November 16, 2009 (Boston, Massachusetts) — Patients with hepatitis B virus (HBV) waitlisted for liver transplantation face a lower probability of receiving a transplant and a higher probability of dying without a transplant than patients with other diagnoses and similar Model for End-Stage Liver Disease (MELD) scores, according to research reported during a plenary presentation here at The Liver Meeting 2009: American Association for the Study of Liver Diseases 60th Annual Meeting.
"This was especially true in patients with end-stage liver disease who did not have hepatocellular carcinoma and in patients of Asian and Pacific Island race," study presenter W. Ray Kim, MD, from the Division of Gastroenterology and Hepatology at the Mayo Clinic College of Medicine in Rochester, Minnesota, told meeting attendees.
All adult primary liver transplant candidates waitlisted between 1995 and 2006 were divided into 5 categories: HBV (n = 2235), hepatitis C virus (HCV; n = 35,178), cholestatic liver disease (n = 7758), acute liver disease (ALD; n = 12,584), and other diagnoses (n = 18.952).
Across the groups, ages were similar; there was a male preponderance in the HBV, HCV, and ALD groups; and, as expected, Asian/Pacific Island race was over-represented in the HBV group (38%). Fifteen percent of HBV patients had hepatocellular carcinoma.
During the 24 months after waitlist registration, the probability of death was 22% for ALD patients and the probability of transplantation was 53%; the remaining patients were apparently still waiting for transplantation, Dr. Kim reported. "For HCV, cholestatic liver disease, and other diagnoses, the trends are very similar. They roughly overlap," he noted.
The picture, however, was very different for HBV patients, Dr. Kim said. "At 24 months after registration on the waitlist, HBV patients had 42% mortality probability, compared with about 20% for other diagnoses; the probability of transplant was only 25% for HBV patients, compared with over 50% for other diagnoses."
The hazard ratio (risk for death) for HBV patients on the waitlist was 1.8 (95% confidence interval [CI], 1.7 - 2.0). These differences persisted when the data were broken down by era. In the most recent era (2003 to 2006), HBV patients were more than twice as likely to die on the waitlist as non-HBV patients, the study team reported.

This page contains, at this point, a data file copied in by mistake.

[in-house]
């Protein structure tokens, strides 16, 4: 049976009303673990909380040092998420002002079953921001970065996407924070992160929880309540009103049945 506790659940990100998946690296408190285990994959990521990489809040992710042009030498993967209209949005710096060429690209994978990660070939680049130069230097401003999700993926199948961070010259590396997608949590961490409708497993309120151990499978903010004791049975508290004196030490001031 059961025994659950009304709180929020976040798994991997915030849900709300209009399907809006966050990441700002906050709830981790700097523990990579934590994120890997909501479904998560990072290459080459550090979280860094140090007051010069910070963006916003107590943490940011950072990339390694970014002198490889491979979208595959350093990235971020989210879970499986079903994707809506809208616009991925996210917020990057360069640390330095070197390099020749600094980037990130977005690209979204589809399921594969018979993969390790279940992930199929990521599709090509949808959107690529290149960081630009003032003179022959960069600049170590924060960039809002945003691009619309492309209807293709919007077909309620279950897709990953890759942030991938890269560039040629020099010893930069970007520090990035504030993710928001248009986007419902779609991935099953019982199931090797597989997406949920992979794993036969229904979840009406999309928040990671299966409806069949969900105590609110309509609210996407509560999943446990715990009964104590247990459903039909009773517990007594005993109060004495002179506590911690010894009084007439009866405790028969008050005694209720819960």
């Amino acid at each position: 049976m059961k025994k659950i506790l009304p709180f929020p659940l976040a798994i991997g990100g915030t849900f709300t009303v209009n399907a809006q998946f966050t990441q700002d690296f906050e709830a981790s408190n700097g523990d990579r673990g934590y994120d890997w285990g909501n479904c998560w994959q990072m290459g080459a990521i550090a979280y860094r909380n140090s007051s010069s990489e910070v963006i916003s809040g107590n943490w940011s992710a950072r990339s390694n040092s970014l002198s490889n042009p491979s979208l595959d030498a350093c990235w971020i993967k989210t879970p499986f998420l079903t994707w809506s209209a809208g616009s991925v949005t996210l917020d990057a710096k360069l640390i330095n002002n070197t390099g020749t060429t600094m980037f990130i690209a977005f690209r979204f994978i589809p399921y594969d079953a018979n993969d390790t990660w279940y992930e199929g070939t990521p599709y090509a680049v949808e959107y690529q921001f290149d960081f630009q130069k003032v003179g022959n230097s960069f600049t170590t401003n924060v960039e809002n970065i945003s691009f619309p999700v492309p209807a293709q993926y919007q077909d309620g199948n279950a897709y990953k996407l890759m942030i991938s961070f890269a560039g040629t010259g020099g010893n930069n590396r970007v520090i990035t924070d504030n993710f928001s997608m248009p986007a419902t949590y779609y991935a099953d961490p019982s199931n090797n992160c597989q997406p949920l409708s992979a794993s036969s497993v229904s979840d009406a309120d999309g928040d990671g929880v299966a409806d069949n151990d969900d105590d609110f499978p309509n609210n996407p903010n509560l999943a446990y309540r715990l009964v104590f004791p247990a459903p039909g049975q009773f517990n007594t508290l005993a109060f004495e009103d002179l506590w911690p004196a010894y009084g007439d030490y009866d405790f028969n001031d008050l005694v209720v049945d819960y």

Taking into account the MELD score at registration did not negate the higher risk for death in patients with HBV infection (hazard ratio, 1.8; 95% CI, 1.5 - 2.2). "This suggests that hepatitis B patients are not benefiting from the MELD system," Dr. Kim reported during his presentation. It seems, he said, that HBV patients are "disadvantaged in the current allocation system."
"There may be a biological basis for the poor outcome of HBV patients waitlisted for liver transplant," Dr. Kim said, "such as acute deterioration associated with HBV flare that cannot be saved with antiviral therapy. We do have effective antivirals but they are unable to reverse hepatic decompensation when applied too late."
Session moderator Marina Berenguer, MD, from the Hepatogastroenterology Service, Hospital Universitario La Fe, Valencia, Spain, who was not involved in the study, told Medscape Gastroenterology that the poorer outcome of waitlisted HBV patients "is something that is being seen more recently, as opposed to years ago, despite the fact that we are giving them antiviral drugs, and we need to know why."
"What are they dying from? The HBV patients typically have cancer and the cancers are quite aggressive. The problem might be that they are on the waiting list and their cancers are growing, so I think we need data on cancers in these patients," she offered.
Dr. Kim reports serving as a consultant/advisor to Bristol-Myers Squibb, Gilead Sciences, Roche, and Romark. Dr. Berenguer has disclosed no relevant financial relationships.
The Liver Meeting 2009: American Association for the Study of Liver Diseases (AASLD) 60th Annual Meeting: Abstract 3. Presented November 1, 2009.
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